As I said a few minutes ago, I am very worried about making changes to institutions as fundamental to our society as our police complaints system simply as a response to public opinion polls. If the problem he is concerned to tackle really is, as the noble Lord, Lord Stevens, believes, a loss of public confidence in police integrity, the answer must be to take steps to improve police integrity. The response cannot be to accept the present level of police integrity as a given and try to work round it by transferring responsibility for police complaints away from chief constables to a team of civilians in a national body. This will simply reinforce the public’s loss of confidence in the police. It will also damage the confidence of those chief officers—the vast majority of whom, I hasten to add, are public servants of the highest professional standard and men and women of unimpeachable integrity. It cannot be right to tar them all with the same brush. As a PCC said to me in an e-mail the other day:

“The more external checking the Government advocates, the less it is seen to trust the police to do the right thing in the first place”.

I do not accept that nothing can be done about police integrity, or what some people call police culture, or that, for this reason, we must not let chief constables anywhere near the arrangements for handling police complaints. Police integrity is no doubt in a bad place at the moment but something is being done about it. The Government’s College of Policing has already begun to tackle the issue with determination. I am optimistic about what the college will achieve, particularly if its board is expanded to include a larger number of truly independent individuals whose careers to date have not been linked to the police in any way.

In short, making major changes to the way police complaints are handled is not an appropriate or sensible response to the public’s concerns about police integrity. That is not to say that I am entirely satisfied with the present arrangements for handling police complaints: I most certainly am not. These arrangements were described to me recently by one PCC as, “labyrinthine, slow and bureaucratic”. They are seen by the public as unfair and stacked against them, as my noble friend Lord Paddick said. Even the police are unhappy with them. As another PCC wrote to me last week, “in my force, PSD”—the standards department—

“has almost a terror factor over officers and I don’t think this is healthy. Officers need to feel supported to make difficult decisions rather than afraid to do so”.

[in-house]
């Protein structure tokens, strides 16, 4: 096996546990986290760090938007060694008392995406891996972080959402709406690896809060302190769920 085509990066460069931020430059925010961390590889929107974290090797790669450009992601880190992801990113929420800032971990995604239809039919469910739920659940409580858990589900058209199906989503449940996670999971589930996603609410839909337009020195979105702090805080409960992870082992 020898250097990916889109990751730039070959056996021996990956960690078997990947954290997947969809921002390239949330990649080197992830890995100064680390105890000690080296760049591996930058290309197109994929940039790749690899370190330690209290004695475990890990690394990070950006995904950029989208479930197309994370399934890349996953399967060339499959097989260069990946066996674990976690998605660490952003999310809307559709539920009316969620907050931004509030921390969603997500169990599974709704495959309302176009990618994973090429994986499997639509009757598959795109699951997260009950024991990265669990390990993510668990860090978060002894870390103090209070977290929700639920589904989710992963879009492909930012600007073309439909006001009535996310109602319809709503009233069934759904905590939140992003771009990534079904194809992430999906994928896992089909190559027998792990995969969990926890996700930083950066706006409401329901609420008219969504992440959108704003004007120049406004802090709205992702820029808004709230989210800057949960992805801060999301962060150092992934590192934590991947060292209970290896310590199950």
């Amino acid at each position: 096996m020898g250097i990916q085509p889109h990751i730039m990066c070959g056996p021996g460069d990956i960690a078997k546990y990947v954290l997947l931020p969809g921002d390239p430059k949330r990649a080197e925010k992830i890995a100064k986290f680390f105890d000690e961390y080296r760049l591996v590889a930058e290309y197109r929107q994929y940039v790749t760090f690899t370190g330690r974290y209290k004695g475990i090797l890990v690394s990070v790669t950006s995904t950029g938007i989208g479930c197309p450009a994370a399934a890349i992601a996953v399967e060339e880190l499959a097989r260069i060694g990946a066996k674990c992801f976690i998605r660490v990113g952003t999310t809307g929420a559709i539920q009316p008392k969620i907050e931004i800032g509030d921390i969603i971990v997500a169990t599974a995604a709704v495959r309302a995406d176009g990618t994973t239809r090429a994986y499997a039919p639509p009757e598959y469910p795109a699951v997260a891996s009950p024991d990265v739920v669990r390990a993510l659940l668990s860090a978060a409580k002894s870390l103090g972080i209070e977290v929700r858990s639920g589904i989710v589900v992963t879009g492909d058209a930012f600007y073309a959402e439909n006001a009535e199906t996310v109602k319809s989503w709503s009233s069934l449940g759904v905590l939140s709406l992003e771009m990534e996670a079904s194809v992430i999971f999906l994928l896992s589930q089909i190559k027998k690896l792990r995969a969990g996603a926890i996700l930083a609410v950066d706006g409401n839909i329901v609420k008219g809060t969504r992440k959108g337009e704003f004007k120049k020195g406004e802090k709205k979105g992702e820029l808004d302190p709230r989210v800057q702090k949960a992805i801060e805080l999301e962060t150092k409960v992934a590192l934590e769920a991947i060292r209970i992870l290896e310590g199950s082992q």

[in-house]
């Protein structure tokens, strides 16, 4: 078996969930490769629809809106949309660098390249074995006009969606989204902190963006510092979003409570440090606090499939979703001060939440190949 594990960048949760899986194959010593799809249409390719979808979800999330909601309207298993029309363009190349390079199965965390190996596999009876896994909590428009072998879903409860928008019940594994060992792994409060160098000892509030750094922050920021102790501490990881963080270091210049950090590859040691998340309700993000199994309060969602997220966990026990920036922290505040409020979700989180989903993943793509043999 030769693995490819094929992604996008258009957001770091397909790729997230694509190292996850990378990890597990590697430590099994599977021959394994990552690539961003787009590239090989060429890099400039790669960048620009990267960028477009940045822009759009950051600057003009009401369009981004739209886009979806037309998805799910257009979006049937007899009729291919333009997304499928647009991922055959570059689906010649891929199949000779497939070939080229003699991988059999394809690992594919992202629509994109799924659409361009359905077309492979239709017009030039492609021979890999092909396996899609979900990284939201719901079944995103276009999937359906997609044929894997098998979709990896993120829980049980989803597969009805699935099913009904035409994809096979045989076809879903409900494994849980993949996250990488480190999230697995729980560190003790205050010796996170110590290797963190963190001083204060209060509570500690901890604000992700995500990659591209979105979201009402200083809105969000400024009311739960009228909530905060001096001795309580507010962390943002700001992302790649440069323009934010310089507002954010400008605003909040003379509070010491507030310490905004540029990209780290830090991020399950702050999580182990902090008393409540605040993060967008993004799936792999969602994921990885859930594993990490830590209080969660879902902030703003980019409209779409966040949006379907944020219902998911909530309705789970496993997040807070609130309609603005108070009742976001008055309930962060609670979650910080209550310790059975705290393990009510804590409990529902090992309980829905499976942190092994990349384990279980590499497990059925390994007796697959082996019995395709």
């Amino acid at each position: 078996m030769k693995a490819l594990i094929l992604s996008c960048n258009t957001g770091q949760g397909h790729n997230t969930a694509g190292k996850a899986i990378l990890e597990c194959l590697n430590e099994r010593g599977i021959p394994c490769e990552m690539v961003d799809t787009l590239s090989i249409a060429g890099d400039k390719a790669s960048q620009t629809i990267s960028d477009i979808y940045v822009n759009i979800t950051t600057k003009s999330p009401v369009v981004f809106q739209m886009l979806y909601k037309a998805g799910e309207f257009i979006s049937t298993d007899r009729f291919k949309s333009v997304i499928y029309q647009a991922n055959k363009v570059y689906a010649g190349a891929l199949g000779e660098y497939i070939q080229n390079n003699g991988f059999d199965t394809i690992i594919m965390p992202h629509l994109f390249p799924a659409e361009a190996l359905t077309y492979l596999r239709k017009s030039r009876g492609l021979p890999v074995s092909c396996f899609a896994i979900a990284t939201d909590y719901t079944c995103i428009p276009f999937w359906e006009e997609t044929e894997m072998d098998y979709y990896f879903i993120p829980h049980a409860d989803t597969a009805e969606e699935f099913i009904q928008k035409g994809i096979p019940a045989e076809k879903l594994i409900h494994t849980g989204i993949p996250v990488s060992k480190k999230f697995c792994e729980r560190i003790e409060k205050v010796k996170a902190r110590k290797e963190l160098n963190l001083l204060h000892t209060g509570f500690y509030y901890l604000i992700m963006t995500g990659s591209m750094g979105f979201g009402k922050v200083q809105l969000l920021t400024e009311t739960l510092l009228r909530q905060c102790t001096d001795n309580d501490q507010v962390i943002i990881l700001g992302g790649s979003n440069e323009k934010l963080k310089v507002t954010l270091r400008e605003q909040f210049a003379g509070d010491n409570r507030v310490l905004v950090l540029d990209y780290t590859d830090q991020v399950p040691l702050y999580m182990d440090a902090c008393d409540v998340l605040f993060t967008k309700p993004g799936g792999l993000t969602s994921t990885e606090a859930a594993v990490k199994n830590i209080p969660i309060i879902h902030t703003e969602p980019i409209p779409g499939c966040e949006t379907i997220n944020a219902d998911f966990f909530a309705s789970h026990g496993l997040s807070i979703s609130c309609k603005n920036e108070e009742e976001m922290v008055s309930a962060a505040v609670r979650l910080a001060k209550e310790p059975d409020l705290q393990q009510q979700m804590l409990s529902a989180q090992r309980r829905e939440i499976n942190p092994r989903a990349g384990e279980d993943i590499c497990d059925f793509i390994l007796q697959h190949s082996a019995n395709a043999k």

There are plenty of reasons for changing the present arrangements, but the changes must deliver a system which is much more user friendly, quicker, more transparent and more responsive to local needs. All this points to keeping the complaints system as local as possible. Policing is primarily a local service whose principal aim is to make people safe in their own communities. The best way of achieving that objective is by retaining responsibility for local policing locally. As noble Lords will know, that is why I argued so forcefully for police and crime commissioners, directly elected by the people and accountable to them.

That is also why I believe that complaints against local officers should be dealt with within the local community. If the local community is not prepared to trust its chief constables to deal with complaints, the answer is not to transfer responsibility to the centre. The way forward is to make the complaints procedure part of the overall governance arrangements of the force and hold the PCC accountable for the way complaints are handled in the same way as the PCC is accountable to the local electorate for the overall effectiveness and efficiency of the force.

There is nothing radical in this. Most complaints can be handled by people without police powers or operational experience. In fact, many are not even complaints but expressions of dissatisfaction which should be used to improve the service. They are easily resolved with common sense, tact and a willingness to apologise. However, under the present rules, they are forced into a legalistic, bureaucratic process which puts officers on edge and complainants into deep despair.

There are several ideas for changing the way that the police complaints procedure works. The APCC—the Association of Police and Crime Commissioners—is working on this and will be coming up with proposals. Winston Churchill is reported to have said, among other things, “Never let a good crisis go to waste”. There is clearly a crisis in confidence in the police and, more particularly, in police integrity. Let us not waste this opportunity to improve our system of police complaints, a problem which has bedevilled policing in England and Wales for a very long time.